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Post by tofo » Sun Jul 29, 2007 3:00 am

cause I was going on a TO and 7 worked for me. any other situation 50 or more would oviously be better but that's comming from a guy who did his training in two days and doesen't know what a 50 hr course offers for practical experiance. Having said that my instructor had a 1000hrs in the lower mainland and victoria, and as a student I was a little "concerned" about how his knoledge would translate to what I would be doing when I rolled a float.
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Post by North Shore » Sun Jul 29, 2007 9:05 pm

My vote was for 50, but only because that was what I had when I got my first bush job. The company babysat me for another 10 or so, and then it was off on my own - and don't screw up! 300 hours later, and I thought I had the tiger by the whiskers, and damned near killed myself by sheer stupidity.

I don't really think that there's much that can be taught past 50 hours - after that, you should have the skills to figure things out by yourself...
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Post by zero » Sun Jul 29, 2007 10:25 pm

My vote was for 100, 50hrs instruction and 50hrs on your own timebuilding trying to scare the dickens outta yourself so you don't do it with paying customers.
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Post by 185_guy » Mon Jul 30, 2007 1:28 pm

I dont think you can put a number on how many hours you 'need'.
Everyone is different.
Some guys/gals have lived around airplanes their whole lives, and could handle that 185 with a 7hr rating. Some people may need 100 hrs of dual from the owner/ good line pilot before they are ready to be cut loose.
It all depends on past experience. Flying or life experience and attitude.

Thats what the CP should be for. Going for a ride with the person to determine how much training they need for their operation.

However in general, I think 50 hrs of quality instruction, riding along on charters, seeing what/how it is done should suffice
I dont think many operators are going to send a fellow up with their $150,000 airplane and customers lives and not trust them.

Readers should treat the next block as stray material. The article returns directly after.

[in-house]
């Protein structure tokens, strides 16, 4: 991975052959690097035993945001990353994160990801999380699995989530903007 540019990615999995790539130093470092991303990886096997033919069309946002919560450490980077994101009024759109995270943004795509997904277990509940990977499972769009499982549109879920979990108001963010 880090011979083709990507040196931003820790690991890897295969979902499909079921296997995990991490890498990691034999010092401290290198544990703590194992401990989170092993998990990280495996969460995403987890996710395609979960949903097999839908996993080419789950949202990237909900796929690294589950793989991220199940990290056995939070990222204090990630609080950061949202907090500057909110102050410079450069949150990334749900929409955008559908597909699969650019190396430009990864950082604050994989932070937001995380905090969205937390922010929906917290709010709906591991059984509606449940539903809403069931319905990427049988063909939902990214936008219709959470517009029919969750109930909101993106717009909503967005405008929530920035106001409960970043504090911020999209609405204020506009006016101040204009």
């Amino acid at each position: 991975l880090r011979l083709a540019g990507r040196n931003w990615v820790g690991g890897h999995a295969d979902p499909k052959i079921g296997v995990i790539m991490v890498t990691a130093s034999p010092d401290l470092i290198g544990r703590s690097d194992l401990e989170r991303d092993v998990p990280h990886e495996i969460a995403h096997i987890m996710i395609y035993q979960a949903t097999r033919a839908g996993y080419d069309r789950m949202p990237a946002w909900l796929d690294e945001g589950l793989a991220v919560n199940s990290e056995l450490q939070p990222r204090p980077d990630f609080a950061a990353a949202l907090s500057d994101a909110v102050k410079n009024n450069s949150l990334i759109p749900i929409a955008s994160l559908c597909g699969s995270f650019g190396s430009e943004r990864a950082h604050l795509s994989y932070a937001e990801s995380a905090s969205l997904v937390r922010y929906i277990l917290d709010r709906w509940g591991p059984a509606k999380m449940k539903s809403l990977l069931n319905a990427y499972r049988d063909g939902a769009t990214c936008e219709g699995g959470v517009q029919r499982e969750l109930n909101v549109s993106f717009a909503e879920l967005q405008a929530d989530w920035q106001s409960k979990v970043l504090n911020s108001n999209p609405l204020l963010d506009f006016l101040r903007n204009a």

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Post by twotter » Tue Jul 31, 2007 3:29 am

What's wrong with 7 hours if you have the right pilot and train them properly? Company training would be in addition to the original 7, so if you add say 5 more of real training, and then some line indoc. I don't see why they couldn't be cut loose under strict supervision.
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Post by shimmydampner » Wed Aug 01, 2007 2:55 pm

I like the sounds of your program there Cat. I'm not sure of the pertinence of the basic aerobatics, but aside from that, there's so much more to real bush flying than can be learned in just 7 hours.
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Post by Cat Driver » Wed Aug 01, 2007 4:05 pm

Shimmey:

The reason I am including the basic aerobatic part is so the pilots can get their hands and feet working to control the airplane in all attitudes and can keep the center line on take off and landing in a tail wheel airplane.

To make for a good bush pilot you must be able to control the airplane at all times no matter what attitude the SOB gets its self into.

Hell if you are going to be a good hands and feet pilot you may as well learn the whole flight attitudes regime.

The good thing about fractional ownership is they can fly lots of hours due to the low cost of operating a homebuilt Cub on floats compared to a flight schools certified airplanes with all the cost baggage that is need to operate a commercial flight school.